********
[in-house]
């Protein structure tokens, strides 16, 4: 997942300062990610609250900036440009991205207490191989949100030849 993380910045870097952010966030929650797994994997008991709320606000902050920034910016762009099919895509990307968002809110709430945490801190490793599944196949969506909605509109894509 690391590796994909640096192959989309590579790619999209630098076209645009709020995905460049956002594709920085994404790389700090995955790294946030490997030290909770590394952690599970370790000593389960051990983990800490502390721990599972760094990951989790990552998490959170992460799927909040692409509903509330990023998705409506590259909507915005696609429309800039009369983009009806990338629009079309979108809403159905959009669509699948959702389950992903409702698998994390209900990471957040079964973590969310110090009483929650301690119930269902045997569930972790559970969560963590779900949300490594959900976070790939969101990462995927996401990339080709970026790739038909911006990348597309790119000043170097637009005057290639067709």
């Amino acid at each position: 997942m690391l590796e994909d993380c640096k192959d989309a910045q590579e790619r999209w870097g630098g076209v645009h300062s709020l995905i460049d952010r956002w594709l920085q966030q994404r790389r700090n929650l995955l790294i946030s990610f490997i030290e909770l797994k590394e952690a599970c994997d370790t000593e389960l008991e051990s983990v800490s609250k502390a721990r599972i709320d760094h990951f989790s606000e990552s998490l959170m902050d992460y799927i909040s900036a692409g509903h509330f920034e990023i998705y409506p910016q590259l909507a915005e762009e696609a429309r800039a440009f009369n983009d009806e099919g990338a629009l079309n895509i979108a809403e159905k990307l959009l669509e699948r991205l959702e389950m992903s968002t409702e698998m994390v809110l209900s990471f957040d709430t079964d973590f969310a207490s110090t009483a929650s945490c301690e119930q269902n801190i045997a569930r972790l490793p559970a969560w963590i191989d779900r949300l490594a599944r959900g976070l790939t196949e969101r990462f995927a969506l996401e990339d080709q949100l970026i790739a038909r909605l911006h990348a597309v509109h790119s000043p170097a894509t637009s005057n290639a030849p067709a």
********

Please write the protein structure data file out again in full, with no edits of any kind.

[in-house]
């Protein structure tokens, strides 16, 4: 997942300062990610609250900036440009991205207490191989949100030849 993380910045870097952010966030929650797994994997008991709320606000902050920034910016762009099919895509990307968002809110709430945490801190490793599944196949969506909605509109894509 690391590796994909640096192959989309590579790619999209630098076209645009709020995905460049956002594709920085994404790389700090995955790294946030490997030290909770590394952690599970370790000593389960051990983990800490502390721990599972760094990951989790990552998490959170992460799927909040692409509903509330990023998705409506590259909507915005696609429309800039009369983009009806990338629009079309979108809403159905959009669509699948959702389950992903409702698998994390209900990471957040079964973590969310110090009483929650301690119930269902045997569930972790559970969560963590779900949300490594959900976070790939969101990462995927996401990339080709970026790739038909911006990348597309790119000043170097637009005057290639067709």
């Amino acid at each position: 997942m690391l590796e994909d993380c640096k192959d989309a910045q590579e790619r999209w870097g630098g076209v645009h300062s709020l995905i460049d952010r956002w594709l920085q966030q994404r790389r700090n929650l995955l790294i946030s990610f490997i030290e909770l797994k590394e952690a599970c994997d370790t000593e389960l008991e051990s983990v800490s609250k502390a721990r599972i709320d760094h990951f989790s606000e990552s998490l959170m902050d992460y799927i909040s900036a692409g509903h509330f920034e990023i998705y409506p910016q590259l909507a915005e762009e696609a429309r800039a440009f009369n983009d009806e099919g990338a629009l079309n895509i979108a809403e159905k990307l959009l669509e699948r991205l959702e389950m992903s968002t409702e698998m994390v809110l209900s990471f957040d709430t079964d973590f969310a207490s110090t009483a929650s945490c301690e119930q269902n801190i045997a569930r972790l490793p559970a969560w963590i191989d779900r949300l490594a599944r959900g976070l790939t196949e969101r990462f995927a969506l996401e990339d080709q949100l970026i790739a038909r909605l911006h990348a597309v509109h790119s000043p170097a894509t637009s005057n290639a030849p067709a």